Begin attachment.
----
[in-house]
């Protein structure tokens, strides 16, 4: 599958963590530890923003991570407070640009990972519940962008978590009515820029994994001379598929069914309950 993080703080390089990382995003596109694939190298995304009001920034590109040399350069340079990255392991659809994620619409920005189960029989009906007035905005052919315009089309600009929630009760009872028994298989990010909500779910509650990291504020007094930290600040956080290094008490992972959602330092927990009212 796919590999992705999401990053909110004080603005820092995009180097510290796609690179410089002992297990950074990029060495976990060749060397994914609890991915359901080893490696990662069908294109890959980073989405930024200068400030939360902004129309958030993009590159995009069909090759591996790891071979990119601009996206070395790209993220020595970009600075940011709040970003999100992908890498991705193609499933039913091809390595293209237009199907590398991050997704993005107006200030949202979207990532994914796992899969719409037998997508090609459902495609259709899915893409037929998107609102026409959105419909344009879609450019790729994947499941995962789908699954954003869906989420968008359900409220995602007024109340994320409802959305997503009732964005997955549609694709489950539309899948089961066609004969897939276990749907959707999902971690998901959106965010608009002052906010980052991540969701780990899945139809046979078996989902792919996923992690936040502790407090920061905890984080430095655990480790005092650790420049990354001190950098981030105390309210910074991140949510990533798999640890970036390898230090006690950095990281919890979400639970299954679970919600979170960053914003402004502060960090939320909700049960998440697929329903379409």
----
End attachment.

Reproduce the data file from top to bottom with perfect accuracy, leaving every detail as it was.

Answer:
[in-house]
């Protein structure tokens, strides 16, 4: 599958963590530890923003991570407070640009990972519940962008978590009515820029994994001379598929069914309950 993080703080390089990382995003596109694939190298995304009001920034590109040399350069340079990255392991659809994620619409920005189960029989009906007035905005052919315009089309600009929630009760009872028994298989990010909500779910509650990291504020007094930290600040956080290094008490992972959602330092927990009212 796919590999992705999401990053909110004080603005820092995009180097510290796609690179410089002992297990950074990029060495976990060749060397994914609890991915359901080893490696990662069908294109890959980073989405930024200068400030939360902004129309958030993009590159995009069909090759591996790891071979990119601009996206070395790209993220020595970009600075940011709040970003999100992908890498991705193609499933039913091809390595293209237009199907590398991050997704993005107006200030949202979207990532994914796992899969719409037998997508090609459902495609259709899915893409037929998107609102026409959105419909344009879609450019790729994947499941995962789908699954954003869906989420968008359900409220995602007024109340994320409802959305997503009732964005997955549609694709489950539309899948089961066609004969897939276990749907959707999902971690998901959106965010608009002052906010980052991540969701780990899945139809046979078996989902792919996923992690936040502790407090920061905890984080430095655990480790005092650790420049990354001190950098981030105390309210910074991140949510990533798999640890970036390898230090006690950095990281919890979400639970299954679970919600979170960053914003402004502060960090939320909700049960998440697929329903379409």